By age 17, Eugene Puryear had already organized a high school protest against the Iraq war. Now, at age 30, Puryear is a radio host, writer and an organizer within the Movement for Black Lives, working towards a more equal America.
This past Monday, Puryear, an activist within the Movement for Black Lives spoke in Watson Forum about “Resistance in the Trump era: Movement Strategies and Tactics for Liberation.”
“The movement for Black Lives for me was such an unbelievable awakening because it was really about not ‘this or that’ particular case...it really seemed to finally be systematically looking at these problems..how do we not just get justice for X,Y, Z person, but how do we really make sure that this never happens again as a city, as a state, as a country...” Puryear said in an interview.
Throughout his time as an organizer, Puryear worried about personal finances, but leaned on becoming a radio host as well as an author. His show, By Any Means Necessary, examines issues within today’s society.
Along with his radio show, Puryear’s passion for specific issues such as police brutality and mass incarceration has successfully led him to publish a book in 2013 titled “Shackled and Chained: Mass Incarceration in Capitalist America.” This book examines mass incarceration and why it is an issue within the United States. The book has also further inspired individuals to become more passionate about mass incarceration and other issues regarding equality within the United States.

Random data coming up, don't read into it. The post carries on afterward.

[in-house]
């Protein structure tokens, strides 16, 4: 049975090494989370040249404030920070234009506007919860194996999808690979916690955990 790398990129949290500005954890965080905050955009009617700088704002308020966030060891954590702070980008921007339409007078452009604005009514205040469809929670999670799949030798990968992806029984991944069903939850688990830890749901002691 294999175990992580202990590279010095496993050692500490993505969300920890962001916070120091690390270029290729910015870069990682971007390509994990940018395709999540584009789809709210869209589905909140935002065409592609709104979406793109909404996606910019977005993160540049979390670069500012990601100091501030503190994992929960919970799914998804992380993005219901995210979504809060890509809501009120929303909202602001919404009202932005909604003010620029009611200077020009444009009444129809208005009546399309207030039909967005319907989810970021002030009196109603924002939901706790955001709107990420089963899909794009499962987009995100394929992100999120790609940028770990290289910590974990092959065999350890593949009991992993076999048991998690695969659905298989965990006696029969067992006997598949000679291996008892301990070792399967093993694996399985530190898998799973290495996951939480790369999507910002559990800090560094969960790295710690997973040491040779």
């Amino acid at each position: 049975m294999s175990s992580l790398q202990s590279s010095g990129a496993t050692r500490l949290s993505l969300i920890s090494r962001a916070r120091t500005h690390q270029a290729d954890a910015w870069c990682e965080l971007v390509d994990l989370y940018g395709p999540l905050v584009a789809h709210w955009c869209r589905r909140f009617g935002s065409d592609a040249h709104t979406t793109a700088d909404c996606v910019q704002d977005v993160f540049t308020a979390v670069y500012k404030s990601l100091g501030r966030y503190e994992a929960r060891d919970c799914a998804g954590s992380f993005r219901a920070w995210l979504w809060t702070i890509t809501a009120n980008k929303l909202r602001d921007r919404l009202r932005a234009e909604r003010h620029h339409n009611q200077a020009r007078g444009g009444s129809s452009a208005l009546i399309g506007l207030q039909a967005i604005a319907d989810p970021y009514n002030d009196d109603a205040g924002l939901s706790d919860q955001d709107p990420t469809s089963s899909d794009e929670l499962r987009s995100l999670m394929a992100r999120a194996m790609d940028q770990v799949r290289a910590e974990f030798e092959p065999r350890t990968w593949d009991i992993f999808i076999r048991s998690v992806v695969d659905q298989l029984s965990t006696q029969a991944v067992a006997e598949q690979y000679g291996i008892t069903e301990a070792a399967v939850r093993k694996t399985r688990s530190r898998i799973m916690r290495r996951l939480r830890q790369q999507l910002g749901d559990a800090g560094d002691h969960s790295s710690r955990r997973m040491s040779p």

Another idea that Puryear discussed was non-violence versus violence. He said, “...it’s only when people are fighting for their rights that violence isn’t the answer to every single problem, but as soon as you get elected President of the United States, that’s all people want to hear...this is a country founded on violent revolution.” Although Puryear does not believe that violence is the answer to problems, he makes it clear that we live in a country where violence is valued.
Puryear also provided advice to the audience about how to begin a movement. He made it as simple as finding a group of people who are passionate about the same idea and raising awareness of the issue as a group. When asked in an interview how someone can make a change, Puryear said, “...we have to ask ourselves not just how we make a change, because we already know how to make a change, I mean, marching, rallying, voting, all those different things have made changes, I think the question for us not in the 21st century is, how do we keep that change?...”
Puryear’s talk raised a lot of questions and thoughts amongst the student body. “I just thought that it was very important, the point that he said, especially about focusing on the issues and not on Trump as president,” said first-year Sandra Laserna, “[but] also about petitioning alumni and not necessarily the president because I know in the past we marched and petitioned for several issues on campus and we focus on targeting McCoy but it was very eye opening to hear the power of petitioning alumni and being more strategic about the pressure points from which you approach an issue.”
Students reacted positively towards Puryear’s idea that strategy is more important than tactics while beginning a movement, “What I thought was interesting was that he said protesters and demonstrators need to have a goal, not just go out there and say what you want to happen but actually have a goal and then create a strategy of how you are going to do it and it’s got to be a realistic goal,” said first-year Evan Grathwohl.
A final piece of advice that Puryear gave to students who want to protest on campus was to target alumni donors, not the university president. If there is an issue on campus, the university president is not the one to make aware of the issue. Alumni donors have great influence on the University, which makes them a perfect target to present issues to.